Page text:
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Babies prefer beautiful faces
New born baby
Babies show a clear preference for attractive faces.
Newborn babies challenge the view that "beauty is in the eye of the beholder".

Researchers at Exeter University have found that infants just a few hours old show they prefer attractive faces.
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The BA Festival of Science 2004 will take place at the University of Exeter from 6 - 10 September 2004, and throughout the city from 4 - 11 September.

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Established in 1831, the BA organises major initiatives across the UK, including the annual BA Festival of Science, National Science Week, programmes of regional and local events, and an extensive programme for young people in schools and colleges.

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Just like adults, newborn babies prefer to look at an attractive face, according to new research carried out at the University of Exeter.

The study reveals that infants are born with inbuilt preferences which help them to make sense of their new environment.

Placed before photos of a fashion model and a plain-looking woman, a newborn will be drawn to the prettier face.

The finding undermines the theory that people develop an idea of attractiveness from the experience of mixing with different individuals.

Instead, it appears that everyone is born with a pre-programmed understanding of what makes a person attractive.

Newborns were shown two images side by side, one showing an attractive face and the other a less attractive one.

The researchers say the infants spent more time looking at the attractive face than the less attractive one.

"Attractiveness is not simply in the eye of the beholder. It's in the eye of the infant right from the moment of birth, and possibly before birth," said Dr Alan Slater, a psychologist at Exeter.

"You can show them pair after pair of faces that are matched for everything other than attractiveness.

Infants are born with inbuilt preferences.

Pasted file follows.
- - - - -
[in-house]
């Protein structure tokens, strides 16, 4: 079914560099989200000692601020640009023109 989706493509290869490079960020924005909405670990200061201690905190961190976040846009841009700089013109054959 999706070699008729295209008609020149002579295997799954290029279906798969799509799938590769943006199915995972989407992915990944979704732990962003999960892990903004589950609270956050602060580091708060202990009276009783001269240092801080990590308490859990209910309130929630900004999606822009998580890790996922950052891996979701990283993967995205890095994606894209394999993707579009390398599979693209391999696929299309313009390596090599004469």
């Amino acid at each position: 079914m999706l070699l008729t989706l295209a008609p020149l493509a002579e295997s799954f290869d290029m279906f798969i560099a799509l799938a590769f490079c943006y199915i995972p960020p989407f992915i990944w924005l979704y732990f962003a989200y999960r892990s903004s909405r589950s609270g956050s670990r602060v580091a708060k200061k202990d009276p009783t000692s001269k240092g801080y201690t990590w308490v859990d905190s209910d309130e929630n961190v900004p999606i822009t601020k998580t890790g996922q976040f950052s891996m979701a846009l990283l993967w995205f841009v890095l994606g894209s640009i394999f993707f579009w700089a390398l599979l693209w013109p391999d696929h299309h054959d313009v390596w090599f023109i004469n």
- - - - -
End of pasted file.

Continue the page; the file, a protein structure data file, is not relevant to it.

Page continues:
"This leads to the conclusion that babies are born with a very detailed representation of the human face.

"It helps them to recognise familiar faces - particularly that of the mother - and it helps them in learning about the social world."

Newborns manage to do this despite their comparatively blurred vision.

"The mother's face at first seems blurred to the newborn, but it can discriminate the mother's face from that of female strangers as little as 15 hours from birth," Dr Slater explained.

On average, the babies spent 80% of the time looking at the attractive face in the pair.

Newborns used in the study averaged about two days old, but some were just a few hours old.

"Attractiveness is not simply in the eye of the beholder, it is in the brain of the newborn infant right from the moment of birth and possibly prior to birth," the University of Exeter researcher said.

In later life people still recognised conventionally attractive faces, even though they might choose a plain partner with whom they feel more suited.

Conventional musical choice

Another study carried out by Dr Slater's team suggested that babies were also born with an innate ear for music.

The researchers found that newborns seem to have certain musical preferences built in from birth.

They displayed a red stripe on the board in front of the newborn. When the newborns looked at the stripe, the researchers played a piece of music. When the newborns looked away, the music was stopped.

Their preferences (again measured by the attention they paid to the stimulus) were recorded by observers.

"If you play Vivaldi's Four Seasons forward, then they like it. But if you play Vivaldi backwards, they don't like it so much," said Dr Slater.

The results are being presented at the 2004 BA Festival of Science in Exeter.

Article first published: 7th September 2004
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